The U.S. Coast Guard and the state of Hawaii’s plan to create a security zone around Kaunakakai Harbor received a combative response at today’s informational community meeting.
The U.S.C.G. announced Friday it will establish a temporary security zone for the harbor “during potential non-compliant protests involving the passenger vessel Safari Explorer to its intended berth in the harbor.”
Protesters who blocked the Safari Explorer on Nov. 26 had agreed to not interfere with the arrival of the boat this Saturday. As part of the agreement, American Safari Cruises would wait until after the last of four moku ‘Aha Ki’ole meetings to consider the island’s position on this 36-passenger cruise boat and tourism in general.
William Aila, chairman of the Department of Land and Natural Resources, explained his position outside the Mitchell Pau’ole Center. “We felt this was the prudent thing to do. We have to make public health and safety number one.”
USCG Captain Joanna Nunan said the security zone was planned to be “as small and short as possible.” The zone extends 1,375 yards out to sea from the middle of wharf road and is 770 yards wide. With the Safari Explorer expected to arrive at 7:30 a.m., enforcement of the security zone will begin at 6:30 a.m. and stop at 7:40 a.m. The security zone will resume again one hour before the boat leaves on Sunday.
Several residents expressed concerns about this security zone violating their rights. “We have to balance rights with public safety,” Aila responded.
Any unauthorized vessel in the zone will receive a warning. If it stays in the security zone, the vessel will be subject to civil penalties of up to $40,000 or criminal penalties including imprisonment for up to 10 years and forfeiture of the vessel.
Kanoho Helm, an organizer of the group I Aloha Molokai, stood up to say how this zone will interfere with boats and canoes used for gathering and fishing. Aila asked Helm when he plans to use the harbor area and they would try to accommodate him. “I practice my traditional Hawaiian rights all the time and without a $40,000 fine.”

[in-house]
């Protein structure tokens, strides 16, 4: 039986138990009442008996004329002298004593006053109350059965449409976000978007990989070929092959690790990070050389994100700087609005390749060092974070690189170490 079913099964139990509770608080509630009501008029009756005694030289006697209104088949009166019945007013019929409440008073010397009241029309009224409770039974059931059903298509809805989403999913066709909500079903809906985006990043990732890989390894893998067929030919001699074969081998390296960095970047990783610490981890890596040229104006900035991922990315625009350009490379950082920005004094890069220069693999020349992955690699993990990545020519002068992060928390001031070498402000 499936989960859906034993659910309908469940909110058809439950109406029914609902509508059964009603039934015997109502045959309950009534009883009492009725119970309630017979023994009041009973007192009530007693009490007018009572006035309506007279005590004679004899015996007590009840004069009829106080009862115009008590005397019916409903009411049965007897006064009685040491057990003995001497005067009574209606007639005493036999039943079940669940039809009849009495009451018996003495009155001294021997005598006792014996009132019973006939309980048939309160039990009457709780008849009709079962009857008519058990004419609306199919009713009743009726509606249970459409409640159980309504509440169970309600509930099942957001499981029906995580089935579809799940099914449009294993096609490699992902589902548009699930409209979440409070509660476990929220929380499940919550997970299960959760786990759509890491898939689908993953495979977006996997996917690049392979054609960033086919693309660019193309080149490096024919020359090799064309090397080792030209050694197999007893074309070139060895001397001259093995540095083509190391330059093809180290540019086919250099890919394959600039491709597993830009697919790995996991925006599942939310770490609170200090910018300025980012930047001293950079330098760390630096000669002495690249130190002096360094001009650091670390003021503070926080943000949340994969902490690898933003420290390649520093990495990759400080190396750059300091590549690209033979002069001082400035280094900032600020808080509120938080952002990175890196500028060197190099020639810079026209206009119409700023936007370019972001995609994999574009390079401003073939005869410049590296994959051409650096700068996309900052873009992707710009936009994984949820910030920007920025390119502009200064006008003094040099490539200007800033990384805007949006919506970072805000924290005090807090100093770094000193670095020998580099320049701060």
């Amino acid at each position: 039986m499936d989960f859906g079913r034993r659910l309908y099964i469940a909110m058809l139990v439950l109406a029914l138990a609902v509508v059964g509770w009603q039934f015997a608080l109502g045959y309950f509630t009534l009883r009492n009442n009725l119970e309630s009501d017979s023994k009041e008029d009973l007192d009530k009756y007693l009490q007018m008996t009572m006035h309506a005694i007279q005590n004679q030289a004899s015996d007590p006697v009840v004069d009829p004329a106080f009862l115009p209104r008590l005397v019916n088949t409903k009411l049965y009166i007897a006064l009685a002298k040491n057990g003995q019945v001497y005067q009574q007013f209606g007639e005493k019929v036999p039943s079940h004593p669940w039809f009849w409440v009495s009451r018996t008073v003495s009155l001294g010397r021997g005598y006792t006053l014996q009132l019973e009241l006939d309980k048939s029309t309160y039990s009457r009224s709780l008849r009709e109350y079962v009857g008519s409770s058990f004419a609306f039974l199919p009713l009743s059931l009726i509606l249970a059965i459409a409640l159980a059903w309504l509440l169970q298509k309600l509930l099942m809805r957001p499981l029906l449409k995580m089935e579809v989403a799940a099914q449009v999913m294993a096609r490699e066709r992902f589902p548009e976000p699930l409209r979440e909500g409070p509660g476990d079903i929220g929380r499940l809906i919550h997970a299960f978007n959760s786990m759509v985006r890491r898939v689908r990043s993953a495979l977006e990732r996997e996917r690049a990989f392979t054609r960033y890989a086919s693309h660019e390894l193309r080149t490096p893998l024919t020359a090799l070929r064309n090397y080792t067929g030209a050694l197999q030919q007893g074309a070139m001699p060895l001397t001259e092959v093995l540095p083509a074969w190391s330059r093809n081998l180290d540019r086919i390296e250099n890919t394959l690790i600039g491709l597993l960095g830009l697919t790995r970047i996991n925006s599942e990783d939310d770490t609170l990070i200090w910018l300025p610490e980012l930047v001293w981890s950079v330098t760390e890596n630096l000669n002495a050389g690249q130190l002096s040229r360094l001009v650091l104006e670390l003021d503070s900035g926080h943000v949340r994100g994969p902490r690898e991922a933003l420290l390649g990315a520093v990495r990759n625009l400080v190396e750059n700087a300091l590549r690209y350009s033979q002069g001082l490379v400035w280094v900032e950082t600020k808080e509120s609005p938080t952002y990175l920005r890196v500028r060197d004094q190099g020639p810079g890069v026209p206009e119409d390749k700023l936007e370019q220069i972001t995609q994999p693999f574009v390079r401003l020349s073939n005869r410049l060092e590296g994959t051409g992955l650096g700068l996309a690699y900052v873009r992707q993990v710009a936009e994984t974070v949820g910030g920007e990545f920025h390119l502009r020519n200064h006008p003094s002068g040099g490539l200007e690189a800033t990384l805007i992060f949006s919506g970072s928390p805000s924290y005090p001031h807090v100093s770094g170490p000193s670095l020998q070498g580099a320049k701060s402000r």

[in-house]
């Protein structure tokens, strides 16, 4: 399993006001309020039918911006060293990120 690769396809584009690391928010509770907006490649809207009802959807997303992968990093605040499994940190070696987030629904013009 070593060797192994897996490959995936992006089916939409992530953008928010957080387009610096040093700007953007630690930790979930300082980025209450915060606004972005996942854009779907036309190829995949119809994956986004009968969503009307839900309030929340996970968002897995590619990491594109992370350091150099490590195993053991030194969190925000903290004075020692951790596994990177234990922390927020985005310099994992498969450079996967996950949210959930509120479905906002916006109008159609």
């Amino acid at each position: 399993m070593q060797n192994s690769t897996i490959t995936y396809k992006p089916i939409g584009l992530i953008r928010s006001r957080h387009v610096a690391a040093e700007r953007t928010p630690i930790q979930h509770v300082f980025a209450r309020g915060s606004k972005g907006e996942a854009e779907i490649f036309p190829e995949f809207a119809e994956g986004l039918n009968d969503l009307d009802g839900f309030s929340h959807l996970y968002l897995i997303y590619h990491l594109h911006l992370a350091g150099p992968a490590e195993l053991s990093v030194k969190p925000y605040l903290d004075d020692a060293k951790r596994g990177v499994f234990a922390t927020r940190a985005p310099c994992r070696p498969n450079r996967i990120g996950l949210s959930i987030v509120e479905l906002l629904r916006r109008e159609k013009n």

Molokai Planning Commissioner Lori Buchanan said the state and the federal government are both in violation of their own processes in creating this security zone, which, she said, could lead to lawsuits. “This is not pono,” said Buchanan. “You are stepping up the aggravation in the community. This is the Superferry all over again.”
A designated area for protesters will be open along the fence line bordering Young Brothers. Once the security zone is set at 6:30 a.m., no additional protesters will be allowed in this area.
Concerns about invasive species coming to Molokai in the rubbish brought from Kona by the Safari Explorer were also raised. Aila said he would talk to Captain Dan Blanchard of ASC about returning the opala to the Big Island.
Local activist Hano Naehu said this security zone “makes us feel like terrorists … I feel like I’m being raped.”
“No one can guarantee that nothing is going to happen,” said Aila, “so this is a prudent action.”
Even supporters of the Safari Explorer questioned this action. “I don’t believe we need to go to these drastic measures,” said Clare Mawae, whose company Molokai Outdoors will provide ground transportation for the visitors. “There has always been a trust in this community.”
When asked if a simple patrol would work, Aila said it is difficult to enforce the area without a security zone in place. “That’s just the way it is … This vessel has the right to fair passage and that’s what we’re here for.”
Neither the DLNR nor the Coast Guard would say exactly how long this security zone would remain in place. While Safari Explorer has cruises planned until May, the security zone may be abandoned before then. “We don’t know for how long (it will remain),” said Aila. “Once the community is OK with it (the Safari Explorer) we can dial it back.”